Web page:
Single Mama, Intentional

I tend to like words, or more specifically, I really like the written word. It may be the introvert in me, but I feel much more at liberty to express myself through writing than any other mode of communication.

Motherhood, however, er, parenthood, requires an altogether different side of me. Words matter, but I certainly cannot raise a baby with words alone. This single mom thing is a both-hands-on-deck, take-no-breather kind of thing. This is action by way of a million in-the-moment choices coupled with a constant reminder this is a lone effort on my part with no tag-teaming by her dad.

Somewhere along the way it occurred to me that if I was going to do this single mama thing and do it well, I would need to be intentional. And the hardest lesson I have learned about intentional parenting is how much more difficult it is from simply having good intentions for our children.

I won’t lie.  For my daughter I try very hard to live my life intentionally, but most days I find myself scrambling with every ball in the air.  I am 32 years old and I’m not just learning how to be a mom, but I am also learning how to love and thrive for the first time. Facing parenthood and facing it alone has made me own up to some of my demons. It has made me aware of shortcomings I have from my own childhood. For one, I have discovered I don’t really know how to make (and worse, keep) friends. I don’t know how to take care of my body. I don’t know how to be in a committed relationship or handle rejection gracefully. These are things I never learned, I suppose because my parents were never intentional about teaching me.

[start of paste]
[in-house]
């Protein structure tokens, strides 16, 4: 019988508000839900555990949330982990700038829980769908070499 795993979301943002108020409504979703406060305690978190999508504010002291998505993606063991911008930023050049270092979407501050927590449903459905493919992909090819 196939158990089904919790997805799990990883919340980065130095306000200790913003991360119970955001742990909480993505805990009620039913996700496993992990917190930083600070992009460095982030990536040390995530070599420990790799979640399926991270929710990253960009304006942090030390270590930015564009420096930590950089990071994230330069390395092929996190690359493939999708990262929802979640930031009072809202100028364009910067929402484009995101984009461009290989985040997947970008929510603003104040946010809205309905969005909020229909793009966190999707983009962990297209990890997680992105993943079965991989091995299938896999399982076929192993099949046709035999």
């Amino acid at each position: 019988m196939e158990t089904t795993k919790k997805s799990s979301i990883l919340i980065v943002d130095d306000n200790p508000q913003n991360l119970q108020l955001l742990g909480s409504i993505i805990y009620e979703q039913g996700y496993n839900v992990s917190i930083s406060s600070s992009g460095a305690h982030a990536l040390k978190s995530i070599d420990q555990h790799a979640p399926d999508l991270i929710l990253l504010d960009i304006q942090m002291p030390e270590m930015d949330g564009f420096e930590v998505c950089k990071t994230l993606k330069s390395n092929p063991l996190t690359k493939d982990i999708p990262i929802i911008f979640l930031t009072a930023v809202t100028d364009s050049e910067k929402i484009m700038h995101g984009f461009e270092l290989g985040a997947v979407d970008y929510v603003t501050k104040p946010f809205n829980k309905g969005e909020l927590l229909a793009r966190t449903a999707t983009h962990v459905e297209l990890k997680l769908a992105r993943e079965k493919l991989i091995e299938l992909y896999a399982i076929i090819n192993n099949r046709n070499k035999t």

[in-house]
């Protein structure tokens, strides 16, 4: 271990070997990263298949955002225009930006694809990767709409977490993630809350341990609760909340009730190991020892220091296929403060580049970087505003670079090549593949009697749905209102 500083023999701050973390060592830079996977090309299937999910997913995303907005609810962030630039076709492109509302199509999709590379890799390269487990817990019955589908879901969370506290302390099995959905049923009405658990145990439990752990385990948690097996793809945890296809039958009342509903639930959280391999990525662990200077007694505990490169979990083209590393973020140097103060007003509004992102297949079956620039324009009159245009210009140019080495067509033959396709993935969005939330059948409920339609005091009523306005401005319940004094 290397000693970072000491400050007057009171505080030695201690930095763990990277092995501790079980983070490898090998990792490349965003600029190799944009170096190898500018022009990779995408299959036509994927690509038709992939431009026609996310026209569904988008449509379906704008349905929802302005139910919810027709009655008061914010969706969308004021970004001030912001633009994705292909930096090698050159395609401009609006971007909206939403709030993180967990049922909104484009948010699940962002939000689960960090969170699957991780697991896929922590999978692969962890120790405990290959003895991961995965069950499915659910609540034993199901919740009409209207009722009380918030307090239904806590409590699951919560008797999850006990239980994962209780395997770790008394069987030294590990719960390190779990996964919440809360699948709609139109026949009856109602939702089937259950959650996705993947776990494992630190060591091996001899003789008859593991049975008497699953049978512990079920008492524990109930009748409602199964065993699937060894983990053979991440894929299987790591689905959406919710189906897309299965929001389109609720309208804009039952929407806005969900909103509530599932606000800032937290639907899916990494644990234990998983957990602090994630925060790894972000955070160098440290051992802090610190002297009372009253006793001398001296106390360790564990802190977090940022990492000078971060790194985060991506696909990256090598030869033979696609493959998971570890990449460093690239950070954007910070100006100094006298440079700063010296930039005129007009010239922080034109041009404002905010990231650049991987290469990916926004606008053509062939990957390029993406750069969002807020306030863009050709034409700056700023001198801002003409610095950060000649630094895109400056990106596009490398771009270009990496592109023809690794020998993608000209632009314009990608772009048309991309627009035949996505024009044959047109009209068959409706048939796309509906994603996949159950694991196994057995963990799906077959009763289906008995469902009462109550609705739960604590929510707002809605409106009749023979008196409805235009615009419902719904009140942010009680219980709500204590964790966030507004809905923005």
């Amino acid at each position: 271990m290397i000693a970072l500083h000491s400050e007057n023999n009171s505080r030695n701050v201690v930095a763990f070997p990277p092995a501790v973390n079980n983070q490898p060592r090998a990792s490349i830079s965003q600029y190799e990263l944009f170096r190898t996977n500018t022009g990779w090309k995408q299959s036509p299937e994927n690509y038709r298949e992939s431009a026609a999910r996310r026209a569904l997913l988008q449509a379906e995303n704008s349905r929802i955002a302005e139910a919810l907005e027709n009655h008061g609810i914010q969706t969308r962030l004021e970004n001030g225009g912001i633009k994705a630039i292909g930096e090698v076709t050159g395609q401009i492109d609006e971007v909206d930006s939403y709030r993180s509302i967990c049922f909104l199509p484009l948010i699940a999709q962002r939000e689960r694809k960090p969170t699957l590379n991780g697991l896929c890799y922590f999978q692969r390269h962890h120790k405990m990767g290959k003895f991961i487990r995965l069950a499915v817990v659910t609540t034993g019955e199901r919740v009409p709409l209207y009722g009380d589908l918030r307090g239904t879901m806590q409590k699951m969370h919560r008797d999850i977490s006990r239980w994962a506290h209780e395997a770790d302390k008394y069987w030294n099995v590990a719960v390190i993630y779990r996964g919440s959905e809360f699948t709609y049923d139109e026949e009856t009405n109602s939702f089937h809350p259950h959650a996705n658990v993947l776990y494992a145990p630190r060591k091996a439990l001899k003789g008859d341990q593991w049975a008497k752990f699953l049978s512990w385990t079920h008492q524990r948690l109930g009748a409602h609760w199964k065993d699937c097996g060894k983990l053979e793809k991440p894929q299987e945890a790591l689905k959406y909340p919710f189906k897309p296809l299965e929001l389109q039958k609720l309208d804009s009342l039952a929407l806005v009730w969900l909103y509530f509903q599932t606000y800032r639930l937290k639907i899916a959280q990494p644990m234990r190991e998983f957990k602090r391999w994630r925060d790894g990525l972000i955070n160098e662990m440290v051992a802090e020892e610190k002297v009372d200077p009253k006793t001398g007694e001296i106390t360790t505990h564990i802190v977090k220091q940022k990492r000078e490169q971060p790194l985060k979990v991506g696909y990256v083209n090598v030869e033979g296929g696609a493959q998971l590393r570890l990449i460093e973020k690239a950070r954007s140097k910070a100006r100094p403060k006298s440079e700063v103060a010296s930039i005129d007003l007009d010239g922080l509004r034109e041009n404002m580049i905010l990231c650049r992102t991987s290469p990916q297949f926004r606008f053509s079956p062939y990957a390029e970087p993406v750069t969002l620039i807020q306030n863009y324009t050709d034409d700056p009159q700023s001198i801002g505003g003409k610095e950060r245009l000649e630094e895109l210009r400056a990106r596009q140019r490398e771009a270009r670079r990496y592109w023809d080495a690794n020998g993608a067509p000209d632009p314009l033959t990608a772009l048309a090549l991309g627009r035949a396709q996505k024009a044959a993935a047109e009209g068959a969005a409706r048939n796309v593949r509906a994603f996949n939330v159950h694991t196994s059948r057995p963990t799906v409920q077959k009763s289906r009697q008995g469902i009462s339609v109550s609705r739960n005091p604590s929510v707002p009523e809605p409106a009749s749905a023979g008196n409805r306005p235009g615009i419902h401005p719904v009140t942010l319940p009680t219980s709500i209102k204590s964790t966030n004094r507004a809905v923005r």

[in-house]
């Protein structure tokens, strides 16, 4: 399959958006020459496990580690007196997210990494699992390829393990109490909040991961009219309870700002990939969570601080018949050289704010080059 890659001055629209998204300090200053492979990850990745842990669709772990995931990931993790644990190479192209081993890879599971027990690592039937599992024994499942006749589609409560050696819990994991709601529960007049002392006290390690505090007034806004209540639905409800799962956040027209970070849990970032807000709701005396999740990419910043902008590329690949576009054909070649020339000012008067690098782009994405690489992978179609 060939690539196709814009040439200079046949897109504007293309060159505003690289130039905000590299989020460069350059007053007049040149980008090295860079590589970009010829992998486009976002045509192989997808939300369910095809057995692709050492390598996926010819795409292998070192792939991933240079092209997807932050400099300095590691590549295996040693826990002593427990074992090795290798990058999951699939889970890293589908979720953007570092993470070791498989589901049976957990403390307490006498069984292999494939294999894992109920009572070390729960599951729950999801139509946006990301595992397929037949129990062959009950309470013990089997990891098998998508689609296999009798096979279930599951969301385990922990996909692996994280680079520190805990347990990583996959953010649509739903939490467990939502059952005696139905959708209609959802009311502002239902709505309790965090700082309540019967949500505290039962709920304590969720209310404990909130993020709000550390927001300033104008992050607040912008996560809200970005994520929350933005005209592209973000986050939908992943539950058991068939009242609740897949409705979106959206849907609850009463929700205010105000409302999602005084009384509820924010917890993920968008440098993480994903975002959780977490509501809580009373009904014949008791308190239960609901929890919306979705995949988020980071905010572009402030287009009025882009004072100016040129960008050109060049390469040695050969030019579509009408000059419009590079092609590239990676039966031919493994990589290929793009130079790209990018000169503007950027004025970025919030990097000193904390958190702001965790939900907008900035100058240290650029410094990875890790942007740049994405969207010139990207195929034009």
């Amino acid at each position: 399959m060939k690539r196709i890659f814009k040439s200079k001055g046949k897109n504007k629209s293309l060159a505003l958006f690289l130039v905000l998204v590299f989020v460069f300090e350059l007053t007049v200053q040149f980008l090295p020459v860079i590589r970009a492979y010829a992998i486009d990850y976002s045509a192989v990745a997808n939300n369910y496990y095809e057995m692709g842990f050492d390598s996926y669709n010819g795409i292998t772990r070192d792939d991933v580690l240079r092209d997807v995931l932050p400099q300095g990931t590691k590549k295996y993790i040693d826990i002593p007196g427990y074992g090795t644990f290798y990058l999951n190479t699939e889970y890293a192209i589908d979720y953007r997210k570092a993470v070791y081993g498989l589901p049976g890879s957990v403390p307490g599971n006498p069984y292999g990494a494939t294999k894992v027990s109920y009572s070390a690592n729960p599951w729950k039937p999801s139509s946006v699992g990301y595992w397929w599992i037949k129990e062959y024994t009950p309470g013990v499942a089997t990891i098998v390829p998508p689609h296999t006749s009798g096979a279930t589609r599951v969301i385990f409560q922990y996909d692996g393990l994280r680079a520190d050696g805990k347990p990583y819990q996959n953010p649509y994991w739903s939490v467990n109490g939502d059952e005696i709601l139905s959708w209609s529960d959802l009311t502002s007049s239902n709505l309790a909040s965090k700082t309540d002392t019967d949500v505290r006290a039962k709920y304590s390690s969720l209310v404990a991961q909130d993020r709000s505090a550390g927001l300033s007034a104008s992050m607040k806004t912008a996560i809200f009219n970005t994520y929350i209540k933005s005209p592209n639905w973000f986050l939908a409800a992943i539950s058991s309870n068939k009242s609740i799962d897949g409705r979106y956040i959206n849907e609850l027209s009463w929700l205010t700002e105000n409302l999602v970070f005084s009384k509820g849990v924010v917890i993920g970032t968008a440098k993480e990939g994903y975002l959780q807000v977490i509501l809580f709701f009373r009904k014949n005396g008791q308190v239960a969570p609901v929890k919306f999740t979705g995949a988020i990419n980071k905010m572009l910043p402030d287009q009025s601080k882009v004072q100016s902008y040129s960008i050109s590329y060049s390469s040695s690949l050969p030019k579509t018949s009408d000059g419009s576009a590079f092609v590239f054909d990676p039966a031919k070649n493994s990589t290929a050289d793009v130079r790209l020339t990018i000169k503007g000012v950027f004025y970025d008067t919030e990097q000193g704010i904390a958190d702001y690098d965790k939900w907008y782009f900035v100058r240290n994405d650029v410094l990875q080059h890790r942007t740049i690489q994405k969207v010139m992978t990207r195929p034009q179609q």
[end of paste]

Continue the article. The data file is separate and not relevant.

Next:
My daughter has been called an accident or unexpected pregnancy. Some have even had the audacity to label her unwanted or a mistake. The truth is that she came as a surprise.  She was in fact a miracle child for a woman who didn’t know she could even carry a baby to term. I suspect the truth is that she is saving me. From myself.  From my selfishness. From an unexamined life. I am surprisingly responsible for another human being. I have surprisingly made it through these ten months and 19 days without tragedy. And that is something I take very seriously. I get a reason beyond me to be intentional and learn how to live an intentional life. A present existence.

It’s been hard feeling forced into being a single mama. I long for partnership. When I am emotionally drained or physically exhausted in what feels like a never-ending new job, I wonder who is going to hold my hand and fight for me. I long for emotional and relational safety. But I remind myself of the importance of the task set before me. The miracle of life.

Honestly?  I haven’t handled my pain with grace. I have begged, pleaded, bargained, screamed for and written hundreds of thousands of words to get out of this place. Like I have said, I never wanted to be a single mama. Yet here I am. If I am going to honor my daughter and honor myself, I have to be an intentional parent. I have to decide what kind of mom I am going to be, what kind of mom I’m meant to be, and spend each day with that goal in mind. I get so weary and overwhelmed some days,  yet I know that for the sake of my little girl, I cannot allow her father’s absence or my lack of money turn me into a different mom than the one I believe I’m supposed to be.

And so,  I do what I feel I must do. Sometimes I am so slow and deliberate that it takes me a month to write one blog post.  I am okay taking my time to speak my heart. I very much want to be intentional about Single Mama Comma because I want to be real and reach others in a positive way.

I hope you will continue this journey with me.


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